Modelling also features as the third step in the EEF’s seven-step model for teaching metacognitive strategies (see above), coming after activation of prior learning (step 1) and explicit strategy instruction (step 2) and before memorisation of the strategy (step 4) and guided and independent practice (steps 5 and 6). Ultimately, we are reminded, the purpose of modelling is ‘to help novice pupils become more capable of learning independently and thinking metacognitively. The modelling process involves teachers making gradual changes in support. Initially, scaffolding such as direct modelling and support from the teacher, is necessary, but as guided practice moves to independent practice, teacher input will change to monitoring and intervening only when necessary.’

Modelling methods and techniques

As the EEF’s Metacognition guidance report reminds us, modelling takes different forms in different subjects. In mathematics, for example, a teacher might start by sharing a completed worked example of multiplying fractions before going on to look more closely at the steps involved in working out the solution. Following this step-by-step modelling, the teacher gradually removes the scaffold, getting pupils to attempt a partially completed equation.

In PE, while teaching young pupils how to perform a forward roll safely, a teacher might talk through her actions as she demonstrates:


‘I don’t want to hurt my neck and want to do this neatly. So first, to protect my neck, I need to tuck my chin to chest like this. Then when I start to roll, I remember not to roll onto my head. Instead, look how I’m going to roll onto my back and shoulders. This also means my back is round, so I can smoothly roll like this. Now, who can remember what I did first to protect my neck?’

Metacognition and self-regulation guidance report - EEF



I do – We do – You do

One very powerful strategy for modelling which is currently having some traction in schools is the ‘I do - We do - You do’ model. Andy Tharby describes this as ‘a simple apprenticeship model, in which the teacher passes over their expertise to the student in a series of staged, scaffolded steps.’ It fits very well with steps 3 to 6 of the EEF’s model for teaching metacognitive strategies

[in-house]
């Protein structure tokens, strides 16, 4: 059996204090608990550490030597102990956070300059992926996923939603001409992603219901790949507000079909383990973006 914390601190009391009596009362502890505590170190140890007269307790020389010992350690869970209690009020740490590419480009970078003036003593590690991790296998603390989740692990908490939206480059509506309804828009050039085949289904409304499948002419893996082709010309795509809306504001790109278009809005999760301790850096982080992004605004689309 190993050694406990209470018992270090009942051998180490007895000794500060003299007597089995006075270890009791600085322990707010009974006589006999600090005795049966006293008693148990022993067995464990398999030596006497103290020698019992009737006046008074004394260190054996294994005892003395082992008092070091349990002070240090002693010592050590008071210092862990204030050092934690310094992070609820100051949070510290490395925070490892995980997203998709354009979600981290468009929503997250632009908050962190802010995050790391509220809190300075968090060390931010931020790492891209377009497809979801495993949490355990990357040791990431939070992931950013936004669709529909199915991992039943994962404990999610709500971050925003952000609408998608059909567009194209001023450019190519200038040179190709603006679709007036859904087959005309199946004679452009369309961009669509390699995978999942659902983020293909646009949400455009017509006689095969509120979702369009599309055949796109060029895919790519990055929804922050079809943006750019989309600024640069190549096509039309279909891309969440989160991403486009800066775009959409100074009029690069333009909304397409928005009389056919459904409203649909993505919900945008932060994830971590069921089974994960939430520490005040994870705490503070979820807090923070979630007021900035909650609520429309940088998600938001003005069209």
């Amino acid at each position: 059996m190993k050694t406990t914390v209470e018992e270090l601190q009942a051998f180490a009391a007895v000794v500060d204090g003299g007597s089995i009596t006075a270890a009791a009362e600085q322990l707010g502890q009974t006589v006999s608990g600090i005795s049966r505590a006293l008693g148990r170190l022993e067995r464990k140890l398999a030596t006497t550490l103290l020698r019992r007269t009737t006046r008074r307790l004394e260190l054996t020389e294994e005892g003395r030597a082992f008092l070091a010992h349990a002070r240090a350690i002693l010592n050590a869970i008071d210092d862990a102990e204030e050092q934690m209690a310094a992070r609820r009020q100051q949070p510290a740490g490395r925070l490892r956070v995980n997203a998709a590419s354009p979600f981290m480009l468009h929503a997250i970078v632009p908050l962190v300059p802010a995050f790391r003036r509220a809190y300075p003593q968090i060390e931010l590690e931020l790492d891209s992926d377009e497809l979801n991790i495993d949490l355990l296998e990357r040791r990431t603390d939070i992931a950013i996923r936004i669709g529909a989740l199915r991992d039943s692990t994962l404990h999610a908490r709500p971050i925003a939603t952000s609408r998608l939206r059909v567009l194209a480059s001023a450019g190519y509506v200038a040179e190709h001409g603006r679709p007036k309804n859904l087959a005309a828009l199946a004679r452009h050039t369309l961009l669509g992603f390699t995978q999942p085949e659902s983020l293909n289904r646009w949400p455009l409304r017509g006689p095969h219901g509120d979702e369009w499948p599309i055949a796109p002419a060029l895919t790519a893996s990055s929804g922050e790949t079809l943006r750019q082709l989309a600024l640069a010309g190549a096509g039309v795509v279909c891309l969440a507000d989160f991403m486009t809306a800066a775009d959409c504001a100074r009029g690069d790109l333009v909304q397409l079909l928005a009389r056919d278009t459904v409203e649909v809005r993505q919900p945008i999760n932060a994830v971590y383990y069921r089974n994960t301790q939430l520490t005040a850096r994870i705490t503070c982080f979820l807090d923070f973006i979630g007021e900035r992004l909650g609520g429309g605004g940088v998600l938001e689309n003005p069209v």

• I do it first.
  • We do it together.
  • You do it on your own.

In the ‘I do’ stage the teacher models the skill without input from pupils, sharing her thoughts out loud as she takes them step-by-step through the relevant skill or procedure. This could be doing a forward roll, writing a paragraph or playing a sequence of chords.

In the ‘We do’ stage the teacher and pupils work collaboratively to construct a modelled example together, this time with questions, input, ideas and suggestions from pupils as well as the teacher. It may be necessary to repeat this stage of the modelling many times (using different examples) before pupils are ready to move onto the next stage.

In the ‘I do’ stage pupils finally begin to work independently with the teacher in the background ready to offer support to individuals who need it. Pupils may still need scaffolding such as sentence starters or visual access to the previous worked examples. The teacher’s role at this stage is to carefully monitor how much scaffolding needs to be kept or removed to enable pupils to progress. Deciding when to remove scaffolding requires artistry, and trainees and new teachers are likely to benefit from seeing this aspect of modelling modelled by expert practitioner.

Modelling is back

Yes, modelling is back. Back where it belongs at the heart of great teaching and learning.

It is back to reveal and make explicit the hidden thinking of experts; to vividly demonstrate and break down step-by-step procedures and skills; and to provide examples of excellence for pupils to emulate.


Andy Brumby is co-Director of Cornwall Associate Research School, part of the EEF Research Schools Network.



Metacognition and self-regulation guidance report (2018) – EEF


Everyday modelling by Andy Tharby


I, We, You - a Simple Approach to Modelling by Andy Tharby


Helping students find the ‘right’ books